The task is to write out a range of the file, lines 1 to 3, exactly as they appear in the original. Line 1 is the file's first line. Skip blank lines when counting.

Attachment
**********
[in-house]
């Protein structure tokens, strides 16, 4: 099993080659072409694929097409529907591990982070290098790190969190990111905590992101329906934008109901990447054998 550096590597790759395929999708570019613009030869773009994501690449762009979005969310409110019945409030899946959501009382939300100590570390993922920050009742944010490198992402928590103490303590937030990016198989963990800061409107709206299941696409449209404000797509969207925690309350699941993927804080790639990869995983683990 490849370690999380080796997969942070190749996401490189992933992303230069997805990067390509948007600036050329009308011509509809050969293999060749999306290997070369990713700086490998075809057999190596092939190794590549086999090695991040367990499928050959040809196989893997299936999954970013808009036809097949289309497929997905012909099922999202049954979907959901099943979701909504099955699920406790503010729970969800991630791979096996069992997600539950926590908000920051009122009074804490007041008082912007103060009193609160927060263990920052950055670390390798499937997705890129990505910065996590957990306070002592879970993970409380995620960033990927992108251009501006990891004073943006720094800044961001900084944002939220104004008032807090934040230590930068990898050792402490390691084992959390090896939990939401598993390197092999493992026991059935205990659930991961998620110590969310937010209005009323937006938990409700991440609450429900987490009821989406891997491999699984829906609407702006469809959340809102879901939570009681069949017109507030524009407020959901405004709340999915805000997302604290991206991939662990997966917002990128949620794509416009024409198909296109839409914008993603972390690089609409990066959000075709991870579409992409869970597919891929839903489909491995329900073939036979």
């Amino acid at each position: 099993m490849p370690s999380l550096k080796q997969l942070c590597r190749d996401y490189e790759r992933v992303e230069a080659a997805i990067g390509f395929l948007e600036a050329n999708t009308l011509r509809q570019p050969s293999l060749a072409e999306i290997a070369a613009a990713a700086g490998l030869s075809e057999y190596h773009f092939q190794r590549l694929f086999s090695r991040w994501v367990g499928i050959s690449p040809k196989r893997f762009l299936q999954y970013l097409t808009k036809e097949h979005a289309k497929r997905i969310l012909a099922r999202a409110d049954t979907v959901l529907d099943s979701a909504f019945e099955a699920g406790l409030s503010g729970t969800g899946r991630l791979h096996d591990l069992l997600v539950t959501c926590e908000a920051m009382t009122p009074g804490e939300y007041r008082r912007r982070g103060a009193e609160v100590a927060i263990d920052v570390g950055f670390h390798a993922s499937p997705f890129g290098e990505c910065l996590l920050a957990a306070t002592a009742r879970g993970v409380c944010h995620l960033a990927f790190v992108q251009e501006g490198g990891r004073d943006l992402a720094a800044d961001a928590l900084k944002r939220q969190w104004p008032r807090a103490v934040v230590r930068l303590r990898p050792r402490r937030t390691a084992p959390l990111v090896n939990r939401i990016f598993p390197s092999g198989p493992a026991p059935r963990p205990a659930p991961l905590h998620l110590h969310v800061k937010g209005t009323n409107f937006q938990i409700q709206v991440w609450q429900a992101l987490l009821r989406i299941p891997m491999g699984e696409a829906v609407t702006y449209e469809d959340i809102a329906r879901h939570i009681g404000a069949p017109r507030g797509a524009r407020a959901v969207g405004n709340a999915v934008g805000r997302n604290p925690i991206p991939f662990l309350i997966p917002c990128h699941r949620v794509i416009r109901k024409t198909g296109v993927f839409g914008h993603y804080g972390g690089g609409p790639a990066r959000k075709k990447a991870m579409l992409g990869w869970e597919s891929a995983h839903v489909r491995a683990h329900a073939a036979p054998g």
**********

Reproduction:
[in-house]
């Protein structure tokens, strides 16, 4: 099993080659072409694929097409529907591990982070290098790190969190990111905590992101329906934008109901990447054998 550096590597790759395929999708570019613009030869773009994501690449762009979005969310409110019945409030899946959501009382939300100590570390993922920050009742944010490198992402928590103490303590937030990016198989963990800061409107709206299941696409449209404000797509969207925690309350699941993927804080790639990869995983683990 490849370690999380080796997969942070190749996401490189992933992303230069997805990067390509948007600036050329009308011509509809050969293999060749999306290997070369990713700086490998075809057999190596092939190794590549086999090695991040367990499928050959040809196989893997299936999954970013808009036809097949289309497929997905012909099922999202049954979907959901099943979701909504099955699920406790503010729970969800991630791979096996069992997600539950926590908000920051009122009074804490007041008082912007103060009193609160927060263990920052950055670390390798499937997705890129990505910065996590957990306070002592879970993970409380995620960033990927992108251009501006990891004073943006720094800044961001900084944002939220104004008032807090934040230590930068990898050792402490390691084992959390090896939990939401598993390197092999493992026991059935205990659930991961998620110590969310937010209005009323937006938990409700991440609450429900987490009821989406891997491999699984829906609407702006469809959340809102879901939570009681069949017109507030524009407020959901405004709340999915805000997302604290991206991939662990997966917002990128949620794509416009024409198909296109839409914008993603972390690089609409990066959000075709991870579409992409869970597919891929839903489909491995329900073939036979």
């Amino acid at each position: 099993m490849p370690s999380l550096k080796q997969l942070c590597r190749d996401y490189e790759r992933v992303e230069a080659a997805i990067g390509f395929l948007e600036a050329n999708t009308l011509r509809q570019p050969s293999l060749a072409e999306i290997a070369a613009a990713a700086g490998l030869s075809e057999y190596h773009f092939q190794r590549l694929f086999s090695r991040w994501v367990g499928i050959s690449p040809k196989r893997f762009l299936q999954y970013l097409t808009k036809e097949h979005a289309k497929r997905i969310l012909a099922r999202a409110d049954t979907v959901l529907d099943s979701a909504f019945e099955a699920g406790l409030s503010g729970t969800g899946r991630l791979h096996d591990l069992l997600v539950t959501c926590e908000a920051m009382t009122p009074g804490e939300y007041r008082r912007r982070g103060a009193e609160v100590a927060i263990d920052v570390g950055f670390h390798a993922s499937p997705f890129g290098e990505c910065l996590l920050a957990a306070t002592a009742r879970g993970v409380c944010h995620l960033a990927f790190v992108q251009e501006g490198g990891r004073d943006l992402a720094a800044d961001a928590l900084k944002r939220q969190w104004p008032r807090a103490v934040v230590r930068l303590r990898p050792r402490r937030t390691a084992p959390l990111v090896n939990r939401i990016f598993p390197s092999g198989p493992a026991p059935r963990p205990a659930p991961l905590h998620l110590h969310v800061k937010g209005t009323n409107f937006q938990i409700q709206v991440w609450q429900a992101l987490l009821r989406i299941p891997m491999g699984e696409a829906v609407t702006y449209e469809d959340i809102a329906r879901h939570i009681g404000a069949p017109r507030g797509a524009r407020a959901v969207g405004n709340a999915v934008g805000r997302n604290p925690i991206p991939f662990l309350i997966p917002c990128h699941r949620v794509i416009r109901k024409t198909g296109v993927f839409g914008h993603y804080g972390g690089g609409p790639a990066r959000k075709k990447a991870m579409l992409g990869w869970e597919s891929a995983h839903v489909r491995a683990h329900a073939a036979p054998g």